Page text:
Last reply by: Professor Dan Fullerton
Sat May 4, 2013 5:07 PM

Post by Nikki CONSTANT on April 10, 2013

Your lectures are AWESOME!!! Very organized and you hit all the main concepts. Thank you!!!

Dynamics Applications

  • FBDs are tools for visualizing forces on a single object and writing equations to represent a physical situation.
  • The x- and y-axes may be set in such a manner that the object's motion lines up with one of the axes, and is perpendicular to the second axis.
  • Pseudo-FBDs show all vectors or components of vectors parallel to one of the designated axes.
  • The tension is constant in a light string passing over a massless pulley.
  • A scale doesn't read an object's weight, it reads the normal force it exerts back on an object.

Dynamics Applications

Lecture Slides are screen-captured images of important points in the lecture. Students can download and print out these lecture slide images to do practice problems as well as take notes while watching the lecture.

  • Intro 0:00
  • Objectives 0:08
  • Free Body Diagrams 0:49
  • Drawing FBDs 1:09
    • Draw Object of Interest as a Dot
    • Sketch a Coordinate System
  • Example 1: FBD of Block on Ramp 1:39
  • Pseudo-FBDs 1:59
    • Draw Object of Interest as a Dot
    • Break Up the Forces
  • Box on a Ramp 2:12
  • Example 2: Box at Rest 4:28
  • Example 3: Box Held by Force 5:00
  • What is an Atwood Machine? 6:46
    • Two Objects are Connected by a Light String Over a Mass-less Pulley
  • Properties of Atwood Machines 7:13
    • Ideal Pulleys are Frictionless and Mass-less
    • Tension is Constant in a Light String Passing Over an Ideal Pulley
  • Solving Atwood Machine Problems 8:02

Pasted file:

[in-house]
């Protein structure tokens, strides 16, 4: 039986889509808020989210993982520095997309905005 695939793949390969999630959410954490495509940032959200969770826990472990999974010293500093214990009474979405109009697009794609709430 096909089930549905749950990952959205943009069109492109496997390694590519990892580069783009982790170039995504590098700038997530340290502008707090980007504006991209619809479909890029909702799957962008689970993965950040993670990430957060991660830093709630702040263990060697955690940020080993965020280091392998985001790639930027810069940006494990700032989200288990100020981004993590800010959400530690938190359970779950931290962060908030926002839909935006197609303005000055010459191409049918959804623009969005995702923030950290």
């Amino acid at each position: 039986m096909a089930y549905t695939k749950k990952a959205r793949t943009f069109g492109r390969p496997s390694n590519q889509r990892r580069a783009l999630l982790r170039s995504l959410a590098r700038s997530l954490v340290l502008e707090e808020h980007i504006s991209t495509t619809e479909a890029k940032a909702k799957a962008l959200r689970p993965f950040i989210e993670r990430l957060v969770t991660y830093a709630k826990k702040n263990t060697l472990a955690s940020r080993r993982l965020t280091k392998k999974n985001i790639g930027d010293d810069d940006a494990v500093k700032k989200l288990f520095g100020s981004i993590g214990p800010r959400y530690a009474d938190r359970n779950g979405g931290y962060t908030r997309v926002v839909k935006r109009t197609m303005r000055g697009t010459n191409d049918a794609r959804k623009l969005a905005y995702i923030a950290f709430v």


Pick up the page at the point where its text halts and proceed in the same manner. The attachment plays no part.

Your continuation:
• Alternate Solution 12:07
    • Analyze the System as a Whole
  • Elevators 14:24
    • Scales Read the Force They Exert on an Object Placed Upon Them
    • Can be Used to Analyze Using Newton's 2nd Law and Free body Diagrams
  • Example 4: Elevator Accelerates Upward 15:36
  • Example 5: Truck on a Hill 18:30
  • Example 6: Force Up a Ramp 19:28
  • Example 7: Acceleration Down a Ramp 21:56
  • Example 8: Basic Atwood Machine 24:05
  • Example 9: Masses and Pulley on a Table 26:47
  • Example 10: Mass and Pulley on a Ramp 29:15
  • Example 11: Elevator Accelerating Downward 33:00

Transcription: Dynamics Applications

Hi everyone and welcome back to

We are going to take a look at dynamics applications and problem solving in this lesson.0003

Our objectives are going to be to draw and label a free-body diagram (FBD), showing all the forces acting on an object on a ramp.0008

We will also draw a pseudo free-body diagram (P-FBD)showing all components of forces acting on the object -- some overlap with what we have done previously in reinforcement.0016

We will utilize Newton's Laws of Motion to solve problems of objects on ramps.0025

Gain an understanding that tension is constant in a light string passing over a massless, or ideal pulley. 0030